The News is (Nearly) All Good

Discussion
Dec 03, 2010
George Anderson

By George Anderson

It’s hard to look anywhere online this morning without finding
a story about how good a month November was for retailers. Same-store sales
at retailers tracked by Thomson Reuters were up six percent.
The International Council of Shopping Centers (ICSC) had the number at 5.8
percent. The consensus going into the month was that sales would be up three
percent and change.

Online
sales, which were expected to be up for the month, didn’t disappoint, with
IBM’s CoreMetrics, comScore and others reporting double-digit increases over
last year. Cyber Monday generated over $1 billion in revenues.

"It’s a cheerful holiday start — for most," Alison Kenny Paul,
vice chairman and leader of the U.S. retail team at Deloitte, told The Wall
Street Journal
. "People are back in spirit, shaking off the recession
and spending on themselves, as well as for gifts."

Another positive for
retailers is that consumers still have a lot of shopping to do. The Journal,
sourcing ICSC, reported fewer than one-in-three consumers had completed their
holiday season shopping by the beginning of this week. That is below the 42
percent for the same period last year.

Pretty much everywhere you look, retailers
reported better-than-expected results. In fact, it’s probably easier to list
the few that fell below expectations. The poster child for the under-performers
appears to be Aeropostale. The teen retailer appears to be behind the curve
on current fashions and had to resort to aggressive discounting (50 – 75 percent
off) to get consumers into its stores. The company announced a c-suite shakeup
this week with co-CEO Cindy Meads leaving the company and Thomas Johnson taking
over the role solo.

Discussion Questions: Are you surprised by the results of the holiday selling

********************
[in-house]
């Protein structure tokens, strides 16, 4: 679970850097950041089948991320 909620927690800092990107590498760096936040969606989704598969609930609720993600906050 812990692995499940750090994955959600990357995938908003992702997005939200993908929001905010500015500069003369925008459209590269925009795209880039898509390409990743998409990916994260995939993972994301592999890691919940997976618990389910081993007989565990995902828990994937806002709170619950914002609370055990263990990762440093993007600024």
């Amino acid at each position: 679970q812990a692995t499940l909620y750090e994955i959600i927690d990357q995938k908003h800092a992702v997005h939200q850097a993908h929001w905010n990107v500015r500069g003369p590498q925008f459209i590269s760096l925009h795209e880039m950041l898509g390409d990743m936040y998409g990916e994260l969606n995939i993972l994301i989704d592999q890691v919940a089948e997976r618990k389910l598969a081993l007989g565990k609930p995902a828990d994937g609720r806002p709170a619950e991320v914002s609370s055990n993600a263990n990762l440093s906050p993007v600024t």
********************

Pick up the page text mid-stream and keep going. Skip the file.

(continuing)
season so far? Do you expect December’s results to be similarly positive?
What retailer(s) have surprised you most so far for either good or bad?

Please practice The RetailWire Golden Rule when submitting your comments.

Join the Discussion!

21 Comments on "The News is (Nearly) All Good"


Sort by:   newest | oldest | most voted
Ryan Mathews
Guest
10 years 5 months ago

No question that the heavy discounting caused lots of folks to shop early and possibly heavier than they had planned. That said, December sales should be respectable if not awe inspiring.

Dick Seesel
Guest
10 years 5 months ago

The November results posted yesterday were surprisingly good and (for once) more in line with NRF numbers than ShopperTrak’s more guarded reporting. Without reporting from Walmart, we are not seeing the entire picture but it’s clear that department stores and “upscale” discounters (Target as opposed to the dollar stores) are regaining share. There is evidence that consumers feel “permission” to do more discretionary spending than they have felt for awhile, especially in apparel and the home store. Last weekend was not just about electronics, toys and doorbusters.

Nevertheless, today’s jobless report is a sobering reminder that we are not out of the woods yet. Let’s hope that the uptick in consumer sentiment and spending is not smothered by a wet blanket of tough economic data three weeks before Christmas!

David Livingston
Guest
10 years 5 months ago

There is no denying our economy has been booming now for almost two years. It’s just making up for a short term glitch we had around 2008 where things seemed to dip way below normal levels. Now it’s just correcting itself.

As time goes forward I don’t expect the news to be overly good. While it will be good in reality, I think expectations may be too high considering what we have recently been experiencing. A lot of people will be feeling rich this month because several companies are declaring special dividends, many paying out all of 2011’s dividends this month in order to beat the expiring tax cuts. I expect to see more of this happening this week. Combine that with “help wanted” signs suddenly cluttering the landscape, it would appear things are going a bit too good.

Doug Fleener
Guest
10 years 5 months ago

What I found most interesting is the number of retailers who reported that shoes were an especially strong performer in November. Kohl’s said the footwear sector was the best performing category, and Neiman Marcus and Saks also reported strong shoe sales.

We can call it the shoe spending index. Shoes along with jewelry were some of the first products to slow down in the recession. With the big bump in shoe sales (along with jewelry) it’s a clear sign the consumer is opening the wallet more.

Gene Hoffman
Guest
Gene Hoffman
10 years 5 months ago